What Happens to Your Body When You Eat Too Much Sugar?


You add sugar to your morning cup of coffee or tea. You bake it into pastries, cakes and cookies. You even sprinkle it all over your breakfast cereal or your oatmeal for added flavor. It’s also hidden in some beloved “treats” that people consume on a daily basis, such as sodas, fruit juices, candies, ice cream and in almost all processed foods, including breads, meats, and even your favorite condiments like Worcestershire sauce and ketchup.

Sugar is toxic, addictive and deadly  – This intense addiction to sugar is becoming rampant, not just among adults, but in children as well.

Why Is Excessive Sugar Bad for Your Health?

Today, an average American consumes about 32 teaspoons of sugar per day, which is 26 pounds per year.

People are consuming excessive sugar in the form of fructose or high-fructose corn syrup (HFCS). It is found in almost all types of processed foods and drinks today.  HFCS is metabolized directly into fat.

Effects of Consuming Too Much Sugar  –  Dr. Robert Lustig, a professor of Clinical Pediatrics in the Division of Endocrinology in the University of California and a pioneer in decoding sugar metabolism, says that your body can safely metabolize at least six teaspoons of added sugar from natural and manufactured sources per day.

Sugar: The Bitter Truth video.  Here is a full version has been viewed almost times 7.8 million times https://www.youtube.com/watch?v=dBnniua6-oM

This short version speaks about high-fructose corn syrup https://www.youtube.com/watch?v=QCjatB98vw0

Here are some of the effects that excessive sugar intake has on your health:

  • It causes weight gain, abdominal obesity, decreased HDL and increased LDL cholesterol levels, elevated blood sugar, elevated triglycerides, and high blood pressure.
  • One of the most severe effects of eating too much sugar is its potential to damage your liver, leading to a condition known as non-alcoholic fatty liver disease (NAFLD).


    • Your liver metabolizes alcohol the same way as sugar — as both serve as substrates for converting dietary carbohydrate into fat. This promotes insulin resistance, fatty liver and dyslipidemia (abnormal fat levels in your blood).


    • Fructose causes superoxide free radicals to form, resulting in inflammation.


    • Fructose can directly and indirectly stimulate the brain’s “hedonic pathway” — creating habituation and dependence, the same way that alcohol does.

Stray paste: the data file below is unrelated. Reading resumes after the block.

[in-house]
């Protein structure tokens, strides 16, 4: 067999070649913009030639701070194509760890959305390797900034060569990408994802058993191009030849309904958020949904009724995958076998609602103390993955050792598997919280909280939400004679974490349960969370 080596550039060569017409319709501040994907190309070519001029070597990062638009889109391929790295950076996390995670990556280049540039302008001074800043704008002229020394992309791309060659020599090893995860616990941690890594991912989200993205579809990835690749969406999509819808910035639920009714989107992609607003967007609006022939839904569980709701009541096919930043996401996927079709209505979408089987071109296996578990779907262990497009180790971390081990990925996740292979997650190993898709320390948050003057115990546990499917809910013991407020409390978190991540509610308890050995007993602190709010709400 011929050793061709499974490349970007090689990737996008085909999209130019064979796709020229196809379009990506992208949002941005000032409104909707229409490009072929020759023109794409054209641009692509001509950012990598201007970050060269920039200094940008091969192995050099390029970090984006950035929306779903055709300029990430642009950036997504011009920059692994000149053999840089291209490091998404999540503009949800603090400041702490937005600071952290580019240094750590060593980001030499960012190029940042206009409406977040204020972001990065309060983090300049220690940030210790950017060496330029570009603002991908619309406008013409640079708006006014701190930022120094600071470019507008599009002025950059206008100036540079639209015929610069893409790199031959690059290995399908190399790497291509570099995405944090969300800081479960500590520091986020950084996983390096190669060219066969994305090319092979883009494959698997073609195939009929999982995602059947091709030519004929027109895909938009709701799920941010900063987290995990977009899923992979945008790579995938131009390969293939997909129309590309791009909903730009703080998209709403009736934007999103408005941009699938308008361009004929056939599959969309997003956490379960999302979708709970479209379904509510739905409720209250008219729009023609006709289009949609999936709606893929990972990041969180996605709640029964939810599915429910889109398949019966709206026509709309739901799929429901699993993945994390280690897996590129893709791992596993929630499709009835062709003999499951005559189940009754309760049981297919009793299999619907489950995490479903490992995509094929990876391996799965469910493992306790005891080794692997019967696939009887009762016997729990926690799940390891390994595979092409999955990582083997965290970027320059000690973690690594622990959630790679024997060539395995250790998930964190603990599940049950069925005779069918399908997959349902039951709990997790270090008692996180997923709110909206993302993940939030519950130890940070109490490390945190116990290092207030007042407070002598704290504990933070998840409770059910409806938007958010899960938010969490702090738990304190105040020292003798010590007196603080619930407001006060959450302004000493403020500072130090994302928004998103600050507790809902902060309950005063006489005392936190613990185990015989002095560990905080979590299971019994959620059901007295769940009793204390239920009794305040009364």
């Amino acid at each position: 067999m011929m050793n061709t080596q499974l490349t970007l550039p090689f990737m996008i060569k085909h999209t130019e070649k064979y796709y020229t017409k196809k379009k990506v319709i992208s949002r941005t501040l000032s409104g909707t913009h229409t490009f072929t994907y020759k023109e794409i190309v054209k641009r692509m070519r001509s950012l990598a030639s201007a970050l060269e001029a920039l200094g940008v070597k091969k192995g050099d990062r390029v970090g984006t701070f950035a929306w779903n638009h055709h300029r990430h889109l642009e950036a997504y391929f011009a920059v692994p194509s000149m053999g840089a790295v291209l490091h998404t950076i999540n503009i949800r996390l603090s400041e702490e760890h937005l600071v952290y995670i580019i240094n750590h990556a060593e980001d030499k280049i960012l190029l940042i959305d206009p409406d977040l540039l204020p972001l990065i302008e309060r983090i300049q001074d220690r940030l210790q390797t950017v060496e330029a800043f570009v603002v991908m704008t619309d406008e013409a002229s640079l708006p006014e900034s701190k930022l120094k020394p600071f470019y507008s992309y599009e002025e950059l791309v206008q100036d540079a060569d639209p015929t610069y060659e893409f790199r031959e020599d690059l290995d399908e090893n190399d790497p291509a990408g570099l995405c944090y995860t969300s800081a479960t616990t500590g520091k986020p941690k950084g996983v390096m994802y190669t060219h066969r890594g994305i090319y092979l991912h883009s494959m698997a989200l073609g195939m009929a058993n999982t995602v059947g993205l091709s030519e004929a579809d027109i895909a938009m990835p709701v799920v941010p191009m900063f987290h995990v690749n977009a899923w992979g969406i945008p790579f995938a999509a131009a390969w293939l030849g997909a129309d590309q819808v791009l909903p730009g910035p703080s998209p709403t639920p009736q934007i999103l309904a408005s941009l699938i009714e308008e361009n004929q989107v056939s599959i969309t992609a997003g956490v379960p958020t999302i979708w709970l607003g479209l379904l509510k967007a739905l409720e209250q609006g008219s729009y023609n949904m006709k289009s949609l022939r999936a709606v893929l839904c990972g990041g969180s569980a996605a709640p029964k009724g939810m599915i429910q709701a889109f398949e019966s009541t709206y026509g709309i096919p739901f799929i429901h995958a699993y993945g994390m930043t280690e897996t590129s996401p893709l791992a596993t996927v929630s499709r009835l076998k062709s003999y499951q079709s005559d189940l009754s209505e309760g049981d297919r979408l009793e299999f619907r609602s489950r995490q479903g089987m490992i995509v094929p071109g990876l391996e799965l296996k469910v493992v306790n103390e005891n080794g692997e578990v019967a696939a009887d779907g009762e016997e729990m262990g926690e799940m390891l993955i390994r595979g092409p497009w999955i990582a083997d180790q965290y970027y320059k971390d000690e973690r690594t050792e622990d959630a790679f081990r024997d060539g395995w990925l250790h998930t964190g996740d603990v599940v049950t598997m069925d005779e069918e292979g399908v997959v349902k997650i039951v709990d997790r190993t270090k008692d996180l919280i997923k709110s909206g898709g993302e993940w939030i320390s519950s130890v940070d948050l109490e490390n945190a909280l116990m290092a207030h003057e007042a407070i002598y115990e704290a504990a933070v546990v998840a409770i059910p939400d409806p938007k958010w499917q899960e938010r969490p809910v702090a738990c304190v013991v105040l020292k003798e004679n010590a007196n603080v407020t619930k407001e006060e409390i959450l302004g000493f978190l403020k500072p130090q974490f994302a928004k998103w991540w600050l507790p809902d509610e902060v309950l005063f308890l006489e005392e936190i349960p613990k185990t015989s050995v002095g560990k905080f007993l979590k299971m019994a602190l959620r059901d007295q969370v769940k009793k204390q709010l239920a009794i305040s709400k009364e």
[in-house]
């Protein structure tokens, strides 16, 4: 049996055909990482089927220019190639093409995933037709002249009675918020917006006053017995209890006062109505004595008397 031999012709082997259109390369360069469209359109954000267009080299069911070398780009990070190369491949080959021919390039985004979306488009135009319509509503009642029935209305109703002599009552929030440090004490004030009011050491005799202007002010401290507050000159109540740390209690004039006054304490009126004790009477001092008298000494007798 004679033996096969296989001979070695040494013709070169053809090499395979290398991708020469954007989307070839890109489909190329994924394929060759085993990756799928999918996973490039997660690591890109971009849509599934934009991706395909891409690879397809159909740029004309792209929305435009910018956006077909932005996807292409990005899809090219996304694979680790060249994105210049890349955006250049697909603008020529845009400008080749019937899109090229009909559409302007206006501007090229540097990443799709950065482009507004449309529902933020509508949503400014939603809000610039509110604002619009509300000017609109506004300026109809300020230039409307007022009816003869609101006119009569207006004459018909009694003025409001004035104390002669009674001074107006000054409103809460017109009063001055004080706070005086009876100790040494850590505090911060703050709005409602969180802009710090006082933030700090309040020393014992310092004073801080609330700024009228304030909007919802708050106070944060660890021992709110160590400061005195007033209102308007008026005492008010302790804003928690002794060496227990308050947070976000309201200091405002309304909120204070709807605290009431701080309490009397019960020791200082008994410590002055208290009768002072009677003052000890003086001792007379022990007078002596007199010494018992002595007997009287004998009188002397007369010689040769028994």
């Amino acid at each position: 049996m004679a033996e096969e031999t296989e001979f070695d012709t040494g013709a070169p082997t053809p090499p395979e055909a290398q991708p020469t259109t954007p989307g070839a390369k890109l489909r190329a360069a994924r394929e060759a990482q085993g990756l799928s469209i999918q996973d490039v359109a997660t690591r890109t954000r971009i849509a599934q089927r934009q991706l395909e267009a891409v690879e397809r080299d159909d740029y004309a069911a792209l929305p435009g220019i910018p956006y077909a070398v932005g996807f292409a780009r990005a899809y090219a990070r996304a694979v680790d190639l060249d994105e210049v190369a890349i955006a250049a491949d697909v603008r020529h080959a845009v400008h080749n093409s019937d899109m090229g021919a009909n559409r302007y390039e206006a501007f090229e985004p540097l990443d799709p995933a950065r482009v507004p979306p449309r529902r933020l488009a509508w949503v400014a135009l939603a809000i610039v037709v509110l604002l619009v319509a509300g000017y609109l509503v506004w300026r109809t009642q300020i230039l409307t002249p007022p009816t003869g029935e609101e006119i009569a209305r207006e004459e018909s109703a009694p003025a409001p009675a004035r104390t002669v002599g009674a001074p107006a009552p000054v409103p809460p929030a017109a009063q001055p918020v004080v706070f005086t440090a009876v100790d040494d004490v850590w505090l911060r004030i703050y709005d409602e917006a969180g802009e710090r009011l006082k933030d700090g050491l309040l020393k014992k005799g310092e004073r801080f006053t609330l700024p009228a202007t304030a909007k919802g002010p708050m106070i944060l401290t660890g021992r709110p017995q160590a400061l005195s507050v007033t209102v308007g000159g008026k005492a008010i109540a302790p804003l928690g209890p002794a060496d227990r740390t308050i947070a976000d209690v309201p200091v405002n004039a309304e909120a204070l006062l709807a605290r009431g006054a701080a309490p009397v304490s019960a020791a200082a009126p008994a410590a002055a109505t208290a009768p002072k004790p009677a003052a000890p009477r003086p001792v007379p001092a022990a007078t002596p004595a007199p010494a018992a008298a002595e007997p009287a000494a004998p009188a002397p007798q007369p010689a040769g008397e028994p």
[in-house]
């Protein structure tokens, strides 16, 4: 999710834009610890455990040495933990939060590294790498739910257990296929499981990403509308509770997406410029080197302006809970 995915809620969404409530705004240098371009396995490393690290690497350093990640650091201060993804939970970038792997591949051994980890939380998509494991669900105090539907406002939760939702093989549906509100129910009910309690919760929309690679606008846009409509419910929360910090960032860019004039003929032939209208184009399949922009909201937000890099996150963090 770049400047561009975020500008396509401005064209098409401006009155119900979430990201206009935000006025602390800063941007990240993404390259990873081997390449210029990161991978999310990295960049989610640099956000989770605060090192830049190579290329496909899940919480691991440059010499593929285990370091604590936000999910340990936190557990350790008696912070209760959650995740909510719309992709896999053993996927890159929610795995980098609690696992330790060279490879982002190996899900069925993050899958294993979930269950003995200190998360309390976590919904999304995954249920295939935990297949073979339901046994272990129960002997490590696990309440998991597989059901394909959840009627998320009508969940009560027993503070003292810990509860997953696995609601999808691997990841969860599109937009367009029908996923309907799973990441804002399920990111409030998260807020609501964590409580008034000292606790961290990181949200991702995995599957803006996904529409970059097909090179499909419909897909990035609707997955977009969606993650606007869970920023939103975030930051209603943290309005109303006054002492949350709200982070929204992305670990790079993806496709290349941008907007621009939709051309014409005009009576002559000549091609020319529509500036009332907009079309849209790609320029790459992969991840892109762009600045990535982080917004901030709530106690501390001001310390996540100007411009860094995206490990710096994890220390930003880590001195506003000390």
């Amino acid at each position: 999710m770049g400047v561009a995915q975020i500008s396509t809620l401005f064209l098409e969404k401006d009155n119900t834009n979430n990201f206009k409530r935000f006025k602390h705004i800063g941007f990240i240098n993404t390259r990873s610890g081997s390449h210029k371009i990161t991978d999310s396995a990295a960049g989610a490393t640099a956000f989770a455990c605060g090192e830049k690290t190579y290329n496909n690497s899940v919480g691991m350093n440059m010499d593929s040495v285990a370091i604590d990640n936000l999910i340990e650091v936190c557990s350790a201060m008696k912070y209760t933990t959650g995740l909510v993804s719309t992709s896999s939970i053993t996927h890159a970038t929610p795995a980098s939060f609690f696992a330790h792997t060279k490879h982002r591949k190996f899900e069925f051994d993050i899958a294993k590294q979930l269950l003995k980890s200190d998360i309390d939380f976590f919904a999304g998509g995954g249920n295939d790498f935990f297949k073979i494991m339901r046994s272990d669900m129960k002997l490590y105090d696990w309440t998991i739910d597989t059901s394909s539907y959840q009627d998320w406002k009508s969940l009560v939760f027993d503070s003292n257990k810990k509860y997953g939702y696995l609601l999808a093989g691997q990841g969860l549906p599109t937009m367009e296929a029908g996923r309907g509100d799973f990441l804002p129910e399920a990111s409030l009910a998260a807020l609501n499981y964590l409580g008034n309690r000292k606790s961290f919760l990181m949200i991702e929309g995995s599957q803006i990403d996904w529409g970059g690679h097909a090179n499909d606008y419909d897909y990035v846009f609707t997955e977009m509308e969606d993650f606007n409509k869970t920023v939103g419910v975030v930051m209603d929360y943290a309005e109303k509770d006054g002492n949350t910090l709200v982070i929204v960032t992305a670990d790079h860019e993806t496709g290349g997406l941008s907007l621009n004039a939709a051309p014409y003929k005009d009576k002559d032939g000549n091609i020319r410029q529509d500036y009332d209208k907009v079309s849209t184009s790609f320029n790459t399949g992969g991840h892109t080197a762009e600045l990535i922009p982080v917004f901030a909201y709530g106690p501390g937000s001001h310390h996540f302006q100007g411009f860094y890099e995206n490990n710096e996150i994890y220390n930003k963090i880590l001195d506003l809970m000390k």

• Sugar is a primary dietary factor that drives obesity and chronic disease development.


    • It “feeds” the cancer cells, promoting cell division and speeding their growth, allowing the cancer to spread faster.


    • There is a powerful connection between a high-fructose diet and your risk of developing Alzheimer’s disease and dementia, through the same pathway that causes Type 2 diabetes.


    • According to some experts, Alzheimer’s and other brain disorders may be caused by the constant burning of glucose for fuel by your brain. Other diseases that may potentially arise because of too much sugar consumption include: Hypertension, Lipid problems, Heart disease, Polycystic ovarian syndrome.

How to Manage or Limit Your Sugar Consumption  –  Avoid processed foods and beverages like soda. According to SugarScience.org, 74 % of processed foods contain added sugar stealthily hidden under different names.

Here is a link to 56 names of sugar https://blog.virtahealth.com/names-for-sugar/

Severely limit your consumption of refined carbohydrates (waffles, cereals, bagels, bread, etc.) and grains, as they actually break down to sugar in your body, resulting in insulin resistance.

As a general recommendation, keep your total fructose consumption below 25 grams per day, including that from whole fruit. Keep in mind that although fruits are rich in nutrients and antioxidants, they also naturally contain fructose.

Avoid artificial sweeteners like aspartame and sucralose.

Here are some additional dietary tips to remember:

  • Increase your consumption of healthy fats, such as omega-3, saturated and monounsaturated fats such as organic butter from raw milk, (unheated) virgin olive oil, coconut oil, raw nuts like pecans and macadamia, free-range eggs, avocado and wild Alaskan salmon.
  • Drink pure, clean water – The best way to gauge your water needs is to observe the color of your urine (it should be light pale yellow) and the frequency of your bathroom visits (ideally, this is around seven to eight times per day).
  • Add fermented foods to your meals, they provide detoxification support, which helps lessen the fructose burden on your liver. Some of the best choices include kimchi, natto, organic yogurt and kefir made from grass fed milk, and fermented vegetables.

This has been condensed from Dr. Mercola’s Post https://articles.mercola.com/sugar-side-effects.aspx

Please see his Post for the References to the supporting studies.

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May you Live Long Healthy.

Yours truly,

Lydia Polstra


Email: lpolstra@bell.net

Facebook: https://www.facebook.com/2healthyhabits/

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Disclaimer: The content of this email or Post is not intended for the treatment or prevention of disease, nor as a substitute for medical treatment, nor as an alternative to medical advice. Use of recommendations is at the choice and risk of the reader

Author: 2healthyhabits

My goal in life is to experience the exuberance of true good health by returning my body to the healthy state it was meant to have.

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